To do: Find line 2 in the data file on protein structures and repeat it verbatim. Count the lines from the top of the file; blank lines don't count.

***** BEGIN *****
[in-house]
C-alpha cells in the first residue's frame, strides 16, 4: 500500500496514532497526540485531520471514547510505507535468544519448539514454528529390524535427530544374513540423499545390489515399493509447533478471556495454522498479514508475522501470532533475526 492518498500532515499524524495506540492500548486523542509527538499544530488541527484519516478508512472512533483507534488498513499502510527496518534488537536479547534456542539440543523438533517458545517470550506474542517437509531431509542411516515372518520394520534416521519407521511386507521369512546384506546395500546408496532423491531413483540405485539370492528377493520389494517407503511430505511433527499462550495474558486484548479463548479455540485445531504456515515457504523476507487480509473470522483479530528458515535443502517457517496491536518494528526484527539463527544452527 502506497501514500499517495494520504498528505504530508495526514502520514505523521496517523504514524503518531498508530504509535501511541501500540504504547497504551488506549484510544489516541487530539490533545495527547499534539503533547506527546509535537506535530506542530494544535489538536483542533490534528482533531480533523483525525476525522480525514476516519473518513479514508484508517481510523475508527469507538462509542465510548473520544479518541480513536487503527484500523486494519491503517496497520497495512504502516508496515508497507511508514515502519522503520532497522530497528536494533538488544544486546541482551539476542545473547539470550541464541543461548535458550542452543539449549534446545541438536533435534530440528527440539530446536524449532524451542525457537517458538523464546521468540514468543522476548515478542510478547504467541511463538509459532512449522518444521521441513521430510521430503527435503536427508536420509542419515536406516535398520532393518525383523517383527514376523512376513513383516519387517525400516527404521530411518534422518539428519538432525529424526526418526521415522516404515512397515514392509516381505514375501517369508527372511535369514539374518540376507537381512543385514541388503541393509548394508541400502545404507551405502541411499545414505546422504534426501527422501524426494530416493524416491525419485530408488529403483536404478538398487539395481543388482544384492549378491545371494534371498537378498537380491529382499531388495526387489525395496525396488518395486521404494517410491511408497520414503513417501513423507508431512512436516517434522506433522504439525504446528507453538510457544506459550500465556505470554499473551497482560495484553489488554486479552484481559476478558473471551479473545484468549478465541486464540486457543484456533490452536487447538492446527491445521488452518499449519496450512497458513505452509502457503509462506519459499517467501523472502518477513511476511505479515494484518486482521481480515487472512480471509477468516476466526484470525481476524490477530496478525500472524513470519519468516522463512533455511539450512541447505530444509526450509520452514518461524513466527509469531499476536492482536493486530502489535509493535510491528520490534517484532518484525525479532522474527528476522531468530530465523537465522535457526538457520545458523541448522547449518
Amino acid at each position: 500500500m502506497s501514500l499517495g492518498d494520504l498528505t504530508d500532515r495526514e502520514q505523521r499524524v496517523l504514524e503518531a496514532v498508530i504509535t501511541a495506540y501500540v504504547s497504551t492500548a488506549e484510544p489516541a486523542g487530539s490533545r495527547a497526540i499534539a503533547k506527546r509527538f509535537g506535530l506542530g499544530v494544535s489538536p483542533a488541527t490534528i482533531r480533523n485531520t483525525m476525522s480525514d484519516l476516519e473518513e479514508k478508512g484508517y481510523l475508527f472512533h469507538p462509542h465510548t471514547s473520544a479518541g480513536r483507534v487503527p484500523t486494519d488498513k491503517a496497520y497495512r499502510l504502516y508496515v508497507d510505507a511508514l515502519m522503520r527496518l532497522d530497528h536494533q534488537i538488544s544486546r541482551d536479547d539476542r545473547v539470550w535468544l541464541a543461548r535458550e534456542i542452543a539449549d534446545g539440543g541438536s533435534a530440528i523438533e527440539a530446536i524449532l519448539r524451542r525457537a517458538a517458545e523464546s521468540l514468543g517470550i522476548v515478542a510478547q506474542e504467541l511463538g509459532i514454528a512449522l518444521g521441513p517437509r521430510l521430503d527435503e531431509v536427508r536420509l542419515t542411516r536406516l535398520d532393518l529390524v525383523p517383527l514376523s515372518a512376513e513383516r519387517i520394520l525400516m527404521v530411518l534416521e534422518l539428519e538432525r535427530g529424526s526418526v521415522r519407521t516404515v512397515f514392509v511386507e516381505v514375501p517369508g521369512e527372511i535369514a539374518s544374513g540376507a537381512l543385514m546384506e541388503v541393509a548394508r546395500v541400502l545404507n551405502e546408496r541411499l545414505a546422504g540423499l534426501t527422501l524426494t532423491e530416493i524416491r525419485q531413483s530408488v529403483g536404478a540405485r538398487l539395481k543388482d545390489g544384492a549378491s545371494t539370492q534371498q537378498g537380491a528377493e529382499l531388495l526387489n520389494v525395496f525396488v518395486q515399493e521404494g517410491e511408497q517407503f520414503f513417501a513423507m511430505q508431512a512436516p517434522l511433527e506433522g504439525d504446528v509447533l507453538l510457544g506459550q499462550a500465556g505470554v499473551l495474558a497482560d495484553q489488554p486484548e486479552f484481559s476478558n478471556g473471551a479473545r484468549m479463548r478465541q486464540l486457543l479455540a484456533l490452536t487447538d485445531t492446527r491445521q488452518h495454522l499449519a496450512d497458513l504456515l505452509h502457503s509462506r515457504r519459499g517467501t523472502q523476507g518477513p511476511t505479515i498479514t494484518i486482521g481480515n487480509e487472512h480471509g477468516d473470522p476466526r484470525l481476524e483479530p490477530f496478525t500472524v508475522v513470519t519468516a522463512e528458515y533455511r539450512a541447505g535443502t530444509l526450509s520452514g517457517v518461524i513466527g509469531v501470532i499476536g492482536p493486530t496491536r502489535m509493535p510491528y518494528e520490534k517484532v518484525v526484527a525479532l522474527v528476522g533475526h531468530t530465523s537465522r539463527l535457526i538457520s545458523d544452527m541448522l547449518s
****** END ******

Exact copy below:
C-alpha cells in the first residue's frame, strides 16, 4: 500500500496514532497526540485531520471514547510505507535468544519448539514454528529390524535427530544374513540423499545390489515399493509447533478471556495454522498479514508475522501470532533475526 492518498500532515499524524495506540492500548486523542509527538499544530488541527484519516478508512472512533483507534488498513499502510527496518534488537536479547534456542539440543523438533517458545517470550506474542517437509531431509542411516515372518520394520534416521519407521511386507521369512546384506546395500546408496532423491531413483540405485539370492528377493520389494517407503511430505511433527499462550495474558486484548479463548479455540485445531504456515515457504523476507487480509473470522483479530528458515535443502517457517496491536518494528526484527539463527544452527 502506497501514500499517495494520504498528505504530508495526514502520514505523521496517523504514524503518531498508530504509535501511541501500540504504547497504551488506549484510544489516541487530539490533545495527547499534539503533547506527546509535537506535530506542530494544535489538536483542533490534528482533531480533523483525525476525522480525514476516519473518513479514508484508517481510523475508527469507538462509542465510548473520544479518541480513536487503527484500523486494519491503517496497520497495512504502516508496515508497507511508514515502519522503520532497522530497528536494533538488544544486546541482551539476542545473547539470550541464541543461548535458550542452543539449549534446545541438536533435534530440528527440539530446536524449532524451542525457537517458538523464546521468540514468543522476548515478542510478547504467541511463538509459532512449522518444521521441513521430510521430503527435503536427508536420509542419515536406516535398520532393518525383523517383527514376523512376513513383516519387517525400516527404521530411518534422518539428519538432525529424526526418526521415522516404515512397515514392509516381505514375501517369508527372511535369514539374518540376507537381512543385514541388503541393509548394508541400502545404507551405502541411499545414505546422504534426501527422501524426494530416493524416491525419485530408488529403483536404478538398487539395481543388482544384492549378491545371494534371498537378498537380491529382499531388495526387489525395496525396488518395486521404494517410491511408497520414503513417501513423507508431512512436516517434522506433522504439525504446528507453538510457544506459550500465556505470554499473551497482560495484553489488554486479552484481559476478558473471551479473545484468549478465541486464540486457543484456533490452536487447538492446527491445521488452518499449519496450512497458513505452509502457503509462506519459499517467501523472502518477513511476511505479515494484518486482521481480515487472512480471509477468516476466526484470525481476524490477530496478525500472524513470519519468516522463512533455511539450512541447505530444509526450509520452514518461524513466527509469531499476536492482536493486530502489535509493535510491528520490534517484532518484525525479532522474527528476522531468530530465523537465522535457526538457520545458523541448522547449518